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Statin use and risk of pancreatic cancer: Results from a large clinic-based case-control study
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    Statins are cholesterol-lowering medications with pleiotropic effects including alterations in growth signaling as well as immunomodulatory and anti-inflammatory effects that may alter cancer risk. Evidence from previous epidemiologic studies is inconsistent regarding whether statin use is associated with reduced risk of pancreatic cancer (PC).


    Patients with confirmed diagnoses of PC (cases) were recruited from medical and surgical oncology clinics, with controls (frequency-matched by sex and age) recruited from general medicine clinics, at a high-volume academic medical center over a six-year period (2006–2011). Direct interviews were conducted using an epidemiological risk factor questionnaire covering topics such as medical history, lifestyle factors, and medication usage. Adjusted multivariable logistic regression was used to compute odds ratios (OR) and 95% confidence intervals (95%CI) as estimates of the relative risk of PC.


    Data were obtained from 536 cases and 869 controls. Ever use of statins was associated with 34% reduced PC risk (OR=0.66, 95%CI 0.47–0.92). In sex-stratified analyses, risk was statistically significantly reduced in men only (men: OR=0.50, 95%CI 0.32–0.79; women: OR=0.86, 95%CI 0.52–1.43). Duration of use was inversely associated with PC risk (>10 year use: OR=0.51 overall; in men, OR=0.41, 95%CI 0.21–0.80; ptrend=0.006).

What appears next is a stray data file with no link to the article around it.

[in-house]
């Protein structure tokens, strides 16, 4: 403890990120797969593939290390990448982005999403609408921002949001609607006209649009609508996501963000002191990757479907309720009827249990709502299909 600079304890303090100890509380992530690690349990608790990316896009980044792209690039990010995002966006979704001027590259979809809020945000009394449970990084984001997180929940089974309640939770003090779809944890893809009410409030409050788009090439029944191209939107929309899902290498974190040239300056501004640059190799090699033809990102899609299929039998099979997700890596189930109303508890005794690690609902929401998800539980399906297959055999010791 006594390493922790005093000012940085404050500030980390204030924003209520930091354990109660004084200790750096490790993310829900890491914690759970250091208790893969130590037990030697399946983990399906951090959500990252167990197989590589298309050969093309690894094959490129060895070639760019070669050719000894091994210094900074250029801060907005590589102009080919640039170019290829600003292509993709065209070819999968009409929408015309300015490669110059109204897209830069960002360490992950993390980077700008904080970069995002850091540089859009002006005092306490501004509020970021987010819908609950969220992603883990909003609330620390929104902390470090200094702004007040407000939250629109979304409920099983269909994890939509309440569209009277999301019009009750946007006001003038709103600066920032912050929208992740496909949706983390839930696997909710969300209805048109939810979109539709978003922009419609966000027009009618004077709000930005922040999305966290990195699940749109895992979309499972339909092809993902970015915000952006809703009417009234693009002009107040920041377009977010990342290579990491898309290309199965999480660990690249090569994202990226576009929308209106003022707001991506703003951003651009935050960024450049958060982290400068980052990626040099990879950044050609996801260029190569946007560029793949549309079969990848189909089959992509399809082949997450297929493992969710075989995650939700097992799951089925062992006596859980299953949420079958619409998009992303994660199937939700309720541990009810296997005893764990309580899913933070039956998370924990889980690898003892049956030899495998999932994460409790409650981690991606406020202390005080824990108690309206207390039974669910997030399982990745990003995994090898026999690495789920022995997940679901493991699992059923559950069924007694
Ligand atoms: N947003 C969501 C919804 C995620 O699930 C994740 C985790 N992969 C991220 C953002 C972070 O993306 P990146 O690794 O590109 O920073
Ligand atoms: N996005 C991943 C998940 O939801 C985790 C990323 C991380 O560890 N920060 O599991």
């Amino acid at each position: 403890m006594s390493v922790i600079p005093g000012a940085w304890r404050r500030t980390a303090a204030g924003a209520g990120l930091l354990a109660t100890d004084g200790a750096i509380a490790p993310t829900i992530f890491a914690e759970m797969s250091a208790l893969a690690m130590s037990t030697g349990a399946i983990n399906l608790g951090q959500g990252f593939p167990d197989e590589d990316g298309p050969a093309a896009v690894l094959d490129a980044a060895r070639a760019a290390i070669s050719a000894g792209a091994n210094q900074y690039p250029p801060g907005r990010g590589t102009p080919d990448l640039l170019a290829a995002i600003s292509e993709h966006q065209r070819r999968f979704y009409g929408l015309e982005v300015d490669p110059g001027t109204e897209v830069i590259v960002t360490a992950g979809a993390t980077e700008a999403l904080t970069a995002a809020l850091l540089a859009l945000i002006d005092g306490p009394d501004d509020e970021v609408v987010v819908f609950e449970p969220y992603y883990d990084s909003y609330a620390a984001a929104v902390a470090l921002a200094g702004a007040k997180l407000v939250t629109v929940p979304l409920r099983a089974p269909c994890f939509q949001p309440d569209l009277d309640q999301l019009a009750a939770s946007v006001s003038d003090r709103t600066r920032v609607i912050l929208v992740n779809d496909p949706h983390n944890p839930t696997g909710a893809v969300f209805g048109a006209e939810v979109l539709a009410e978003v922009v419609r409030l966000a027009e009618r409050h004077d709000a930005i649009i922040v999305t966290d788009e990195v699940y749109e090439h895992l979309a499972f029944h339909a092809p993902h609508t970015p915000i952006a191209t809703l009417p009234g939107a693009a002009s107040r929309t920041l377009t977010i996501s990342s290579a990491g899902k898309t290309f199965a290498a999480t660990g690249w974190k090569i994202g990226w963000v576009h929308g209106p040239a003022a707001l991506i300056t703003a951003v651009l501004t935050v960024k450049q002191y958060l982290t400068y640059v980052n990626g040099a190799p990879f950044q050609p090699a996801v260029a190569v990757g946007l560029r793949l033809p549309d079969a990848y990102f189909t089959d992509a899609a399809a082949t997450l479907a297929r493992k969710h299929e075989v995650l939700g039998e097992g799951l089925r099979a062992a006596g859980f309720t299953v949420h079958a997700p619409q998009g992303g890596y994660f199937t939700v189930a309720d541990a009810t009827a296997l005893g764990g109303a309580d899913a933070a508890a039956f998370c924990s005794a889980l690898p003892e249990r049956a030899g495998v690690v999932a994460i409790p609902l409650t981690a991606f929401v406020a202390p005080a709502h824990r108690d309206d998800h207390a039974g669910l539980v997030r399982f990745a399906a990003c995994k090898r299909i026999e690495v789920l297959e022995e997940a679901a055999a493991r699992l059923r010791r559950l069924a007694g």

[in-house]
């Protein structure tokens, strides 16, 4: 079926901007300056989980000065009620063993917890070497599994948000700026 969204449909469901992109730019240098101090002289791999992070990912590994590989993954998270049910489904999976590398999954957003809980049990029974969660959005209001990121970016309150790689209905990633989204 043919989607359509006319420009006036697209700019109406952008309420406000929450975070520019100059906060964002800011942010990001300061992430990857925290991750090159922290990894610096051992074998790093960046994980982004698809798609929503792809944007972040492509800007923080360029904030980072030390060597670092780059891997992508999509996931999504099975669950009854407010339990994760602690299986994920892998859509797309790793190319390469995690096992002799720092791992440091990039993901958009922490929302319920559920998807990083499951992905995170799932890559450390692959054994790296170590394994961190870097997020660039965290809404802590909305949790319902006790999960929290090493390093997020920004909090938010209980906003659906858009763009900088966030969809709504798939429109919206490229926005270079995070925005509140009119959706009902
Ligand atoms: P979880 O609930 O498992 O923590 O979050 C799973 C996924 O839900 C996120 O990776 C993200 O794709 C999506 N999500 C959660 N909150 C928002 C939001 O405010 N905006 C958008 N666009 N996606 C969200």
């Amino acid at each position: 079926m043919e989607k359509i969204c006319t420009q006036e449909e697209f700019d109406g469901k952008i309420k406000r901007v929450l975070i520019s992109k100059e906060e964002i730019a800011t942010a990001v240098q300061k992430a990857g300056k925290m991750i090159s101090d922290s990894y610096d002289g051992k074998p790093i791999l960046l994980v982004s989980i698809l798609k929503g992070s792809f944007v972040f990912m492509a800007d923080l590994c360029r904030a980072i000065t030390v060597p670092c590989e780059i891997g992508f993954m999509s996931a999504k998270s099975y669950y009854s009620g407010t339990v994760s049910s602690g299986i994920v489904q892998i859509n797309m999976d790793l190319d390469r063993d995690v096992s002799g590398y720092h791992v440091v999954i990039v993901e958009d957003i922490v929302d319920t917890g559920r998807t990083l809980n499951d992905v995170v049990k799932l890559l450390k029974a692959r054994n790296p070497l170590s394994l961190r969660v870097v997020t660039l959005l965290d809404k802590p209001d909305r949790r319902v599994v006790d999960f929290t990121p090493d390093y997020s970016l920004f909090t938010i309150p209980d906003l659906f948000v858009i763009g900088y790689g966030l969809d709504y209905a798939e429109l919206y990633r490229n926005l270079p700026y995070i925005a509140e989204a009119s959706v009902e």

This is the largest case-control study to demonstrate an inverse association between statin use and PC risk. Risk reduction in statin users appears to be sex-specific and is more pronounced in long-term users. Further research is warranted to better characterize this association and clarify roles of underlying biologic mechanisms.

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    HHSN261201000140C/PHS HHS/United States
    KL2 TR000143/TR/NCATS NIH HHS/United States
    R01 CA109767/CA/NCI NIH HHS/United States
    R01CA1009767/CA/NCI NIH HHS/United States
    R01CA109767-S1/CA/NCI NIH HHS/United States
    TL1TR000144/TR/NCATS NIH HHS/United States
    U58DP003862-01/DP/NCCDPHP CDC HHS/United States
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